Many of you decided to enroll at GW in part because of its location in the nation’s capital, but D.C. is more than monuments and politics – it is a city of neighborhoods, each with its own rich history. Did you know that Foggy Bottom was once home to slave plantations, German and Irish immigrants, D.C.’s largest brewery and gasworks, an orphanage, a convent, the city’s oldest inhabited alley and one of D.C.’s thriving Black communities?
We started the Foggy Bottom Association History Project in January 2021 to create a comprehensive resource center for all who are interested in this neighborhood and to protect its historic character. From the beginning we have sought to partner with GW students, faculty, officials and alumni to uncover, document, collect and communicate the shared history of the University and the neighborhood.
The Foggy Bottom Association History Project offers students the opportunity to enrich their experience in D.C. by learning about – and protecting – our shared community history. After all, GW is a University within and of a community, not a self-isolated urban island of education. As students, you can continue to have an impact on Foggy Bottom. As author James Baldwin once said, “History is literally present in all that we do.”
The neighborhood’s history begins with the Piscataway and Anacostan peoples who occupied the area thousands of years ago. A period of plantations and the town of Hamburg, or Funkstown, founded by German immigrant Jacob Funk, defined Foggy Bottom’s history in the 18th century. The development of industry in the 19th century, including breweries, lime kilns, a glass factory and gasworks – plus natural fog from the Potomac River – gave Foggy Bottom its nickname. The Irish and German immigrants who occupied the narrow brick row houses of the Foggy Bottom Historic District from the 1880s to the 1910s shifted to a Black majority in the 1920s.
Foggy Bottom’s history continues through the 1950s with federal and international organization office construction, urban renewal, high-rise development, highway construction and the expansion of GW’s Foggy Bottom Campus. These shifts resulted in the demolition of historic row houses and family-owned businesses in the area and the displacement of the Black community from the neighborhood. Changes and challenges including gentrification, affordable housing and highways slicing through neighborhoods reflect trends that resonate today both within D.C. and across the country.
Since GW first moved into Foggy Bottom in 1912, it has been an integral part of this community and its history. Now, the GW community can participate in the project in many ways – and your participation will help create a more dynamic Foggy Bottom Association History Project.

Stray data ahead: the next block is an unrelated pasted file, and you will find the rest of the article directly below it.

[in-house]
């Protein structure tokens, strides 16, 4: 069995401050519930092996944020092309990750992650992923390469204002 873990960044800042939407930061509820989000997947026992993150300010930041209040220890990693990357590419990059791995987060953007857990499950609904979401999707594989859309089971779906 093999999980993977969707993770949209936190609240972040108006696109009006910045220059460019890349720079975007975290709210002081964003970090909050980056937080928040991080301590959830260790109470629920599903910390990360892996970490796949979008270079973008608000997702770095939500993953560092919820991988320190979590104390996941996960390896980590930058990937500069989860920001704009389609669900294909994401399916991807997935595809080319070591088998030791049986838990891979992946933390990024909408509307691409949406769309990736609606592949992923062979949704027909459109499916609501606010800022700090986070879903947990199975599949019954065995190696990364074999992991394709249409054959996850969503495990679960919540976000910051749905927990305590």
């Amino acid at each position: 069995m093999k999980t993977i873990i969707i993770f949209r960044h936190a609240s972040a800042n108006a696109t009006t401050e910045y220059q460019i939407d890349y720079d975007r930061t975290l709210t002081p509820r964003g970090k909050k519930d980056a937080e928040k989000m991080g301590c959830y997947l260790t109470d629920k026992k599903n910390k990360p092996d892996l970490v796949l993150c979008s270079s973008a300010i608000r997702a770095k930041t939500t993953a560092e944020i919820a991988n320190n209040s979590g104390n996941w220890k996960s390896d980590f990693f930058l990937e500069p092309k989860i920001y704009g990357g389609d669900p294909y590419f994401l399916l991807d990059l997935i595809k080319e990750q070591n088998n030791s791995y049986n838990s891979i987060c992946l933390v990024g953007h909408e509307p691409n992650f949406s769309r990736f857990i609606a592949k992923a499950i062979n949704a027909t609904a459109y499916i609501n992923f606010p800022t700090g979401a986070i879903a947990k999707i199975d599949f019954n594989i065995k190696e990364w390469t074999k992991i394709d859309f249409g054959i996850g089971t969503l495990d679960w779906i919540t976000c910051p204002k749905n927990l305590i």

To learn more about Foggy Bottom’s history, you can check out our website where you can read our blog and review our presentations about the neighborhood’s history. Follow our in-person and online walking tours of the Foggy Bottom Historic District – which preserved some of the neighborhood’s historic rowhouses – or local murals and sculptures that decorate the neighborhood.
You can learn about GW’s history on the website, including the GW/Old West End Historic District and how the University and the neighborhood have impacted each other. Take advantage of our free guide to historical records and a variety of local libraries, including Gelman Library, as well as online and published resources to support your academic research. Our past experiences working with students on class papers and video projects have been mutually beneficial.
Be a house detective and research a few Foggy Bottom row houses and publish your findings about former residents and their lives on our new House History Map, which will launch this spring. The site profiles residents from oyster sellers in 1885 to the seven lodgers who lived in one small house in 1950 to GW students today.
Record oral histories. Our website contains transcripts of interviews with long-term Foggy Bottom residents and a video of Washington Post columnist Colbert King recalling his childhood years in what was then a majority Black neighborhood in the 1940s. We can help identify current and former neighborhood residents as candidates for additional interviews.
Learn about and advance historical preservation both on and off campus. Join us in urging the University to adopt a “preservation through documentation” policy, which would require officials to record the history of buildings destined for destruction under the 2007 Foggy Bottom Campus Plan, like the recently demolished Waggaman House and Staughton Hall. Gelman will permanently maintain your research, photography and documentation of such buildings.
Take advantage of this opportunity to discover, document and communicate our shared neighborhood history and your part in it. Given your choice of an urban campus in D.C., graduating with a better understanding of its history is extra credit.
This article appeared in the February 13, 2023 issue of the Hatchet.